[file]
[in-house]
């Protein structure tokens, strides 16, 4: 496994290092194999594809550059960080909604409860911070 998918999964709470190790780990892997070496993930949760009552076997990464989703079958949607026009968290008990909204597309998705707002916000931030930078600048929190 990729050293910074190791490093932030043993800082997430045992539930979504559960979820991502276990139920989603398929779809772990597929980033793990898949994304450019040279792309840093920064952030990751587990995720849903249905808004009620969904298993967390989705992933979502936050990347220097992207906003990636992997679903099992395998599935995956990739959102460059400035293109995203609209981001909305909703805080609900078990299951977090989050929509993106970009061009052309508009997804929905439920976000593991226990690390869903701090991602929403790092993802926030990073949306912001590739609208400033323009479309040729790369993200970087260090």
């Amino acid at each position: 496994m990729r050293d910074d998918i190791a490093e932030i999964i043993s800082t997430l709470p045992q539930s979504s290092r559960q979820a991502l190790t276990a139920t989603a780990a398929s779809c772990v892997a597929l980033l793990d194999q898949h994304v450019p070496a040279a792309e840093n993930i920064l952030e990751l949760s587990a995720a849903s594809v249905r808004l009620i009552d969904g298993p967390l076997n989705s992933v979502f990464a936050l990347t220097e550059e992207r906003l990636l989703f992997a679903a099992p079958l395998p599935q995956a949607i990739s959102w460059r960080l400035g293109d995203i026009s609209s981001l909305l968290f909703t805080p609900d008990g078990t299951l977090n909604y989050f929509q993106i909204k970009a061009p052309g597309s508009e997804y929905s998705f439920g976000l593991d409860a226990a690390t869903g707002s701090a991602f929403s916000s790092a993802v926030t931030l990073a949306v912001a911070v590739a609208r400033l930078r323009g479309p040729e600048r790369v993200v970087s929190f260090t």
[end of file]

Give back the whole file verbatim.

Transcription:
[in-house]
């Protein structure tokens, strides 16, 4: 496994290092194999594809550059960080909604409860911070 998918999964709470190790780990892997070496993930949760009552076997990464989703079958949607026009968290008990909204597309998705707002916000931030930078600048929190 990729050293910074190791490093932030043993800082997430045992539930979504559960979820991502276990139920989603398929779809772990597929980033793990898949994304450019040279792309840093920064952030990751587990995720849903249905808004009620969904298993967390989705992933979502936050990347220097992207906003990636992997679903099992395998599935995956990739959102460059400035293109995203609209981001909305909703805080609900078990299951977090989050929509993106970009061009052309508009997804929905439920976000593991226990690390869903701090991602929403790092993802926030990073949306912001590739609208400033323009479309040729790369993200970087260090």
């Amino acid at each position: 496994m990729r050293d910074d998918i190791a490093e932030i999964i043993s800082t997430l709470p045992q539930s979504s290092r559960q979820a991502l190790t276990a139920t989603a780990a398929s779809c772990v892997a597929l980033l793990d194999q898949h994304v450019p070496a040279a792309e840093n993930i920064l952030e990751l949760s587990a995720a849903s594809v249905r808004l009620i009552d969904g298993p967390l076997n989705s992933v979502f990464a936050l990347t220097e550059e992207r906003l990636l989703f992997a679903a099992p079958l395998p599935q995956a949607i990739s959102w460059r960080l400035g293109d995203i026009s609209s981001l909305l968290f909703t805080p609900d008990g078990t299951l977090n909604y989050f929509q993106i909204k970009a061009p052309g597309s508009e997804y929905s998705f439920g976000l593991d409860a226990a690390t869903g707002s701090a991602f929403s916000s790092a993802v926030t931030l990073a949306v912001a911070v590739a609208r400033l930078r323009g479309p040729e600048r790369v993200v970087s929190f260090t």